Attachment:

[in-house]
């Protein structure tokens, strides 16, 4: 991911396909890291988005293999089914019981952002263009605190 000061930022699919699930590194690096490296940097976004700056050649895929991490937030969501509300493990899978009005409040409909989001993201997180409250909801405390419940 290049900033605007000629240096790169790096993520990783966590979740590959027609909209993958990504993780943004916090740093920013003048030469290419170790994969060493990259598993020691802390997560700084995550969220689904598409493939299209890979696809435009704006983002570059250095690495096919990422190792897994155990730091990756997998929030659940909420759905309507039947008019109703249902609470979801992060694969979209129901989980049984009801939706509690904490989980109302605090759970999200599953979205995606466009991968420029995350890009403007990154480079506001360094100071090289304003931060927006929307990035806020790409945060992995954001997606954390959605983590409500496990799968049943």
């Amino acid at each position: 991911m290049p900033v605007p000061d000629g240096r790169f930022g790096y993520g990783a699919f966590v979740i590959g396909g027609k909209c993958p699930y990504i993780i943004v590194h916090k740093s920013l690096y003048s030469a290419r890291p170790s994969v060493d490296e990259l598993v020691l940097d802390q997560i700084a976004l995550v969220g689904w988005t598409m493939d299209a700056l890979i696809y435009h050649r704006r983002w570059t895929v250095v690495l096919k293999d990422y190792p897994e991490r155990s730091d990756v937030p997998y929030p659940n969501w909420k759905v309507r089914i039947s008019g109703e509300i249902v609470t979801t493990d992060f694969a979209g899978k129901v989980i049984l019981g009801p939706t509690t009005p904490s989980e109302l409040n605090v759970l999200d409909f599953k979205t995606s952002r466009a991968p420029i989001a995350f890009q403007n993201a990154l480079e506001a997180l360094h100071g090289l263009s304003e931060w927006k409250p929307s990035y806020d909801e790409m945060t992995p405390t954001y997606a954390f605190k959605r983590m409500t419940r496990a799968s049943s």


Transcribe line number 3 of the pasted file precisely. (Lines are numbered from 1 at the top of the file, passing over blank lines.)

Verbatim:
């Amino acid at each position: 991911m290049p900033v605007p000061d000629g240096r790169f930022g790096y993520g990783a699919f966590v979740i590959g396909g027609k909209c993958p699930y990504i993780i943004v590194h916090k740093s920013l690096y003048s030469a290419r890291p170790s994969v060493d490296e990259l598993v020691l940097d802390q997560i700084a976004l995550v969220g689904w988005t598409m493939d299209a700056l890979i696809y435009h050649r704006r983002w570059t895929v250095v690495l096919k293999d990422y190792p897994e991490r155990s730091d990756v937030p997998y929030p659940n969501w909420k759905v309507r089914i039947s008019g109703e509300i249902v609470t979801t493990d992060f694969a979209g899978k129901v989980i049984l019981g009801p939706t509690t009005p904490s989980e109302l409040n605090v759970l999200d409909f599953k979205t995606s952002r466009a991968p420029i989001a995350f890009q403007n993201a990154l480079e506001a997180l360094h100071g090289l263009s304003e931060w927006k409250p929307s990035y806020d909801e790409m945060t992995p405390t954001y997606a954390f605190k959605r983590m409500t419940r496990a799968s049943s």